Why older people hate reading our emails, and what to do about it


Ben Bleikamp at CollegeStartup wrote a great post about young people and their tone in email.  While we have grown up on hundreds of hours of instant messaging, the older crowd isn’t as inclined to the casualness of the web.

“Being professional doesn’t mean you have to be long winded or sound scripted. Just talk. Be natural. When I write an email I always whisper it to myself as I type, I want to make sure it’s something I would actually say out loud.”

Keep Ben’s advice in mind when e-mailing potential bosses and when scouting internships this summer.  When I email anyone over 25 I try to abide by the following “rules”.  I’m no email guru but these are just some of my observations from my experiences.

1.  Avoid any attempts at sarcasm

Sounds like a no-brainer, but sometimes we neglect to flip off the instant messaging switch.  There are many business studies that show that e-mail tone is often misunderstood.  Be clear and direct, and don’t crack any jokes your grandmother wouldn’t get.

2. As Mr. Bleikamp warns: keep it short.

Surprisingly the book The Elements of Style (buy it…now!) can apply wonderfully to email.  Any email longer than a paragraph or two should be a phone call.  If you have a phobia about calling strangers…get over it.  Think about if you were an employer.  Would you rather hire a candidate that’s just a series of faceless, voiceless e-mails? Or the candidate that you can connect a voice (a therefore a personality) to?

3. Using a listserv?  Dont hit reply.

I don’t know about other colleges but Temple University has a series of interdepartmental listservs that allow mass emails.  Problem is, some people respond to those mass emails by hitting “reply” so their reply gets sent to the whole department.  The journalism listserv at Temple is full of people shelling out their private info and then getting yelled at by six or seven disgruntled students who hate their inboxes being clogged.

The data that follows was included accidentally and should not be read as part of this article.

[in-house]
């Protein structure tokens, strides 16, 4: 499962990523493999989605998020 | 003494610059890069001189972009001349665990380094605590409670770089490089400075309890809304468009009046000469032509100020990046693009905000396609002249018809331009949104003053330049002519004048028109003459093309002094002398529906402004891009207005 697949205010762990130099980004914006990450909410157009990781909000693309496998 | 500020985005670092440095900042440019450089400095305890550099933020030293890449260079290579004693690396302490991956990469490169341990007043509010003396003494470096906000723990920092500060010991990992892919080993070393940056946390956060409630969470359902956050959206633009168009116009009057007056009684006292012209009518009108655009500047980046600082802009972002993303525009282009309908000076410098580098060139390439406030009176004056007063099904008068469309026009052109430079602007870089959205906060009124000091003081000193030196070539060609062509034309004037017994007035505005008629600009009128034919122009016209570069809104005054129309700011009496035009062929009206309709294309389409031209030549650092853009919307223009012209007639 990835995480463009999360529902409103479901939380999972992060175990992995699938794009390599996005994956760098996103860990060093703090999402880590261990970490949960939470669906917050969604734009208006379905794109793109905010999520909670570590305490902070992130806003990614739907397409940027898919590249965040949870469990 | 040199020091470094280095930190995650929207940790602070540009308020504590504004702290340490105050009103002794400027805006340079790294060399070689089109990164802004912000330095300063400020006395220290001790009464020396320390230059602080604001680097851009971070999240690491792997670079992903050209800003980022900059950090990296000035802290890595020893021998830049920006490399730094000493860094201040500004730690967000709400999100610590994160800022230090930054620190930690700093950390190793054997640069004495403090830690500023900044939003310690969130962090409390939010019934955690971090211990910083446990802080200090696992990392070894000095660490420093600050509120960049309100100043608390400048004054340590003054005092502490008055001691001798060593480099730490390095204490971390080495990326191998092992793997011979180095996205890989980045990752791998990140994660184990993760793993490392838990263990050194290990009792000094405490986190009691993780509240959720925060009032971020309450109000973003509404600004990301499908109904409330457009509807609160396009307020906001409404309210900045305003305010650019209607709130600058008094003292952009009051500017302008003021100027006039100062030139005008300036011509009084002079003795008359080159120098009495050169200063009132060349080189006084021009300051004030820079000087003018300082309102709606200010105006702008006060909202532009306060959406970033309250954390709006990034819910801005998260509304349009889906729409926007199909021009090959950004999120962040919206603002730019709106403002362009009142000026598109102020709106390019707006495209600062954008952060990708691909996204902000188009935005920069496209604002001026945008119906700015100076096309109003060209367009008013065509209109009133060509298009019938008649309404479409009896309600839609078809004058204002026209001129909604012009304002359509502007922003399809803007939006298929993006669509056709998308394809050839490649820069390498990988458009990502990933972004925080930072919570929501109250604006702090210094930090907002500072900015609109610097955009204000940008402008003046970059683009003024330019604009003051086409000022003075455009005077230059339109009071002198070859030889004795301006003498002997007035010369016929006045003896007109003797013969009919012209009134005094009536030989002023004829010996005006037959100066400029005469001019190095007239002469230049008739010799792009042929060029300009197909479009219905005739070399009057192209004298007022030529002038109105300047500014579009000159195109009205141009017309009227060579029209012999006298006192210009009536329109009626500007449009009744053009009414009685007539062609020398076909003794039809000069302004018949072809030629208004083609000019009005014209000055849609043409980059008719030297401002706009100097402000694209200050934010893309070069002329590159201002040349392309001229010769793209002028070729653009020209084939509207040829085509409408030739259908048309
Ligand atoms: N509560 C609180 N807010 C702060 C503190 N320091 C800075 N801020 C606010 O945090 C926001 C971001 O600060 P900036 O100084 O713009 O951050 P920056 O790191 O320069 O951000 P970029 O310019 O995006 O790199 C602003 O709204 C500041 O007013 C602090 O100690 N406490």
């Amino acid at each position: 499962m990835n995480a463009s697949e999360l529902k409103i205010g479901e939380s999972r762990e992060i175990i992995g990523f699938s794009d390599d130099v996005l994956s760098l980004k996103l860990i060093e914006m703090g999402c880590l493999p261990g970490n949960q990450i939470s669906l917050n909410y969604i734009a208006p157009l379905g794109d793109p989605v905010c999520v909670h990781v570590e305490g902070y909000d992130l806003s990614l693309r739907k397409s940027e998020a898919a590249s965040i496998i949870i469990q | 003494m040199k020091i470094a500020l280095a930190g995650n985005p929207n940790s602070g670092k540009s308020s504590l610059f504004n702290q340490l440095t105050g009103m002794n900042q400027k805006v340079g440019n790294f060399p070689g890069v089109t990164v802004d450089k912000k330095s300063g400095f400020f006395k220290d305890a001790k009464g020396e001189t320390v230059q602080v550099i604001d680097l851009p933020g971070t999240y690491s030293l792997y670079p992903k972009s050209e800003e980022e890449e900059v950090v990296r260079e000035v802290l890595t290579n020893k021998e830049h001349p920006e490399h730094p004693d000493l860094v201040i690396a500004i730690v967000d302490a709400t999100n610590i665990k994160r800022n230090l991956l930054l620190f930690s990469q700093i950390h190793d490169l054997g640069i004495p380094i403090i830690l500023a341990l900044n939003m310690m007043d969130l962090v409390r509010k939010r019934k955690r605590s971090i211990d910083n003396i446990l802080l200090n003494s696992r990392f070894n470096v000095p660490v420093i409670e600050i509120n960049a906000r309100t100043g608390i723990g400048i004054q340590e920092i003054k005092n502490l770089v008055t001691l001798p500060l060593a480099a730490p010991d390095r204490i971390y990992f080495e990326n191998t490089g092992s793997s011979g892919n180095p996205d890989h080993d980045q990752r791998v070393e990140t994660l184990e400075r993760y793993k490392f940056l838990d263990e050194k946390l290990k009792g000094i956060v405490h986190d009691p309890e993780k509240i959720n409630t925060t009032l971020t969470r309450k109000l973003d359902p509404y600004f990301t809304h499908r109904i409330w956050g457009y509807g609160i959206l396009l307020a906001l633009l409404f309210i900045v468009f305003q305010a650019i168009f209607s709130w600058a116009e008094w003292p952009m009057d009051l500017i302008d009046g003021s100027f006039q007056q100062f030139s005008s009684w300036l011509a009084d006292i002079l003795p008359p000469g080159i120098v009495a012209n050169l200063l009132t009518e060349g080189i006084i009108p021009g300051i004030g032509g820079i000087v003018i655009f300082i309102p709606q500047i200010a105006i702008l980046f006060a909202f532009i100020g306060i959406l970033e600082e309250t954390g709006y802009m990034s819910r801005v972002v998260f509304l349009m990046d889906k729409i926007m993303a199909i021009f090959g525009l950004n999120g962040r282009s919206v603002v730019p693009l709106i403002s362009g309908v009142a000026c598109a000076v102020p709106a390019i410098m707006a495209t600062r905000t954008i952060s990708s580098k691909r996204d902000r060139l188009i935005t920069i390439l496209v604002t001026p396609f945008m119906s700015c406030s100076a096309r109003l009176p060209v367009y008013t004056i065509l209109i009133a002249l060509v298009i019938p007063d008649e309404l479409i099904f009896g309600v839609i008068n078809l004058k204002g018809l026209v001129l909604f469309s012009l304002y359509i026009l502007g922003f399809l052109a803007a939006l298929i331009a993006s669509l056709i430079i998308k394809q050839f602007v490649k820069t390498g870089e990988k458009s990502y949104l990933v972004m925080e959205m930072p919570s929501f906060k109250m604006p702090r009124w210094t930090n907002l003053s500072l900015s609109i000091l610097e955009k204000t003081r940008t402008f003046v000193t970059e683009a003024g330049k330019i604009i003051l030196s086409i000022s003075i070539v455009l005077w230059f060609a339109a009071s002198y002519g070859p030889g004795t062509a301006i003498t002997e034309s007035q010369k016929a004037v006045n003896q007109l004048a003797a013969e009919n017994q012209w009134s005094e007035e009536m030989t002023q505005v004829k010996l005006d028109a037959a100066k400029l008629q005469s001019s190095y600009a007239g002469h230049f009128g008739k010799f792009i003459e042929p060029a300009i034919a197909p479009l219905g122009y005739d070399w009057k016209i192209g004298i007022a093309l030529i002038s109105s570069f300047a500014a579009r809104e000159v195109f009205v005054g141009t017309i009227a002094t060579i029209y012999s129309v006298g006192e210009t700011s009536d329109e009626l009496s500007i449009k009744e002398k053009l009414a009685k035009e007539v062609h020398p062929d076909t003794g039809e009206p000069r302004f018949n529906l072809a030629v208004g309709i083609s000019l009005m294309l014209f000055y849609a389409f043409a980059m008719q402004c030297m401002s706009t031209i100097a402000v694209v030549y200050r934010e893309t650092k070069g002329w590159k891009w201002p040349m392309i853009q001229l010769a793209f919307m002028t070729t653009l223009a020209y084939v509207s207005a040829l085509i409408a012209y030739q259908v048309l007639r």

4. Omit unnecessary e-mails.

I’m pretty sure professors and employers get bombarded with hundreds of e-mails a week from students.  Make sure when you e-mail someone for business or academic reasons that it’s a must.  If you ever belonged to a forum community you should know all about this.

[tags]email, e-mail, College Startup, elements of style[/tags]

3 Responses to “Why older people hate reading our emails, and what to do about it”

  1. Michael Ono Says:

    Hmmm another blogger with an actual background in Journalism. Very cool. I will keep an eye on your site.

  2. Vincci Says:

    I totally know what you mean about tip #2. I’ve been sending my cover letters as emails and after following up with calls, I got the impression that only one of my potential employers received/read the email. So the phone is good, but if anyone still wants to send a cover letter/resumé before calling, use the fax machine!

  3. College V2 - tips, tricks, and advice for college students. Says:

    […] Brendon Mendelson of The Brandon Show offers some tips on emailing your professors.  I had a similiar (not as funny) entry a while back.  Enjoy, and be sure to head on over to The Brendon Show for a daily dose of hilarity. College Survival Top Ten: Emailing Your Professors […]